Harvey Mohrenweiser described "seeding contigs," a method of assembling cosmids into contigs using dispersed-middle-repetitive repeat elements, and Anne Olsen explained the assembly of contigs for the carcinoembryonic antigen immunoglobin superfamily locus. Elbert Branscomb detailed the use of relational databases and graphical browsing tools to examine contig data. A mechanism was discussed to allow external users access to these tools.
Progress at Various Laboratories. Keith Johnson (Charing Cross and Westminister Medical School) discussed malignant hyperthermia, which is triggered by inhalation anesthesia. In humans, the gene is probably located near 19q13.2-13.3 and appears to be large. The homologous chromosome in the mouse genome is chromosome 7.
David Saltman (Stanford University School of Medicine) discussed molecular characterization of translocation breakpoints in human leukemia and lymphoma. In acute leukemia patients, genes E2A and lyl-1 are known to exist at translocation breakpoints on 19p. By in situ hybridization, lyl-1 was localized between 19p13.1 and 13.2, and E2A was localized at 19p13.3.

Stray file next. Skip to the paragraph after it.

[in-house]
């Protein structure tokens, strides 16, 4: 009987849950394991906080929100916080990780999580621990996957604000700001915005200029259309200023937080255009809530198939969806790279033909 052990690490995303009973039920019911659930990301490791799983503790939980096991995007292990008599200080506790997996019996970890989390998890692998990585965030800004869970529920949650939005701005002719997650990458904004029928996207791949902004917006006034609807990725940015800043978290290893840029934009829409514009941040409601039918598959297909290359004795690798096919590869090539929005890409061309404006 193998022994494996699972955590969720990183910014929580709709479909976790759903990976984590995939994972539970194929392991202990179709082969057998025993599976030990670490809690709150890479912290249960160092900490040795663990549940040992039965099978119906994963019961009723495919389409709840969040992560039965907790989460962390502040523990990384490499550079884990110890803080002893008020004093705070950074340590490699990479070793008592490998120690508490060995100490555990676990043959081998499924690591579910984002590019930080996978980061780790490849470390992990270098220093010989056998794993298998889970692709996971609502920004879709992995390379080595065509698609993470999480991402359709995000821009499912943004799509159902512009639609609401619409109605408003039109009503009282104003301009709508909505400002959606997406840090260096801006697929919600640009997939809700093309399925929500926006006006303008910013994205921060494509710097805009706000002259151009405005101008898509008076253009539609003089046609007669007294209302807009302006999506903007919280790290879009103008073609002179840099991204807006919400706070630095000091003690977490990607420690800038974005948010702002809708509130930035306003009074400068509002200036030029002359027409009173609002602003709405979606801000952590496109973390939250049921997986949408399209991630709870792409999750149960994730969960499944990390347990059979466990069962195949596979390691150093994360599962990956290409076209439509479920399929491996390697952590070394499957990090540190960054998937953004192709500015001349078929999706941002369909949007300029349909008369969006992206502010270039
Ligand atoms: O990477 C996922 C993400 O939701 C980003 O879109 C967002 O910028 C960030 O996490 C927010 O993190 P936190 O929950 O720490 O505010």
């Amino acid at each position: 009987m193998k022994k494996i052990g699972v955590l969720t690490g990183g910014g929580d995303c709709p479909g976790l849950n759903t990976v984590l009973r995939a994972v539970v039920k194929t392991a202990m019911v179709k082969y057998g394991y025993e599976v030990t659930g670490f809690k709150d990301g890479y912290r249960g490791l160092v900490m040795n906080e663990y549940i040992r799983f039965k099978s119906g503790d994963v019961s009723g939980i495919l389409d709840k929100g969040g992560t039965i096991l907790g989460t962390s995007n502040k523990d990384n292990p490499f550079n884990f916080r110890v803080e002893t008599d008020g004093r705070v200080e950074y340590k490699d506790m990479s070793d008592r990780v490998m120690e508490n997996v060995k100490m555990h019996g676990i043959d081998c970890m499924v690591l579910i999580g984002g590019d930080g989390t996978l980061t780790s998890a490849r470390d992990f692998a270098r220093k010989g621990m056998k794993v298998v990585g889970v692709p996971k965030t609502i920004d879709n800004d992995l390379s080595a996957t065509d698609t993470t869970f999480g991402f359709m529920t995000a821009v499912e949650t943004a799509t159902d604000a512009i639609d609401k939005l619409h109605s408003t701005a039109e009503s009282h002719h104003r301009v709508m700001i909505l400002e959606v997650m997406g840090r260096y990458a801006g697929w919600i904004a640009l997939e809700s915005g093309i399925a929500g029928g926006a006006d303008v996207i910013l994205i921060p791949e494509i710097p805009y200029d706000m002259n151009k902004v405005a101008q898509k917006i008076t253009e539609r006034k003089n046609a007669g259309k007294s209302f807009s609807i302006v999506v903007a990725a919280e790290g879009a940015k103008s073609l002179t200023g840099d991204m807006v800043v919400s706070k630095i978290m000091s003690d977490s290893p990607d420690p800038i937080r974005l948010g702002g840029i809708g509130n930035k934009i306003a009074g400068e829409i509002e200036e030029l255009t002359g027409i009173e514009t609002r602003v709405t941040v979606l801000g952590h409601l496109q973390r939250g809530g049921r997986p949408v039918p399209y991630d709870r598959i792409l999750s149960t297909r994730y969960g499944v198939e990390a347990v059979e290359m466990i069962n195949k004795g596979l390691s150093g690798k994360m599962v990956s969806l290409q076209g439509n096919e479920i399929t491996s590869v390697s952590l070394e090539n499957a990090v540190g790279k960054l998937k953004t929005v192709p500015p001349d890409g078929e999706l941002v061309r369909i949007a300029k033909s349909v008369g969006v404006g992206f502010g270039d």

Hubertus Smeets (University Hospital, Nijmegen, the Netherlands) presented a physical map of 19q13 (APOC2-ERCC region) developed using contour-clamped homogeneous electric field gels. Eleven new probes have been mapped in this region of about 2 kb.
Nancy Jenkins (NIH National Cancer Institute) discussed the mouse genetic map, where resolution averages 3 cM. Regions of mouse chromosomes 11, 17, 9, 8, and 7 are homologous to human chromosome 19. Using a rapid new system, this group maps new probes in about 7 days.
Bronya Keats (Louisiana State University Medical Center) described her committee's effort to standardize the presentation of linkage maps, encouraging uniform reporting for each locus mapped. Keats said that there is not enough data yet to develop a framework map of chromosome 19.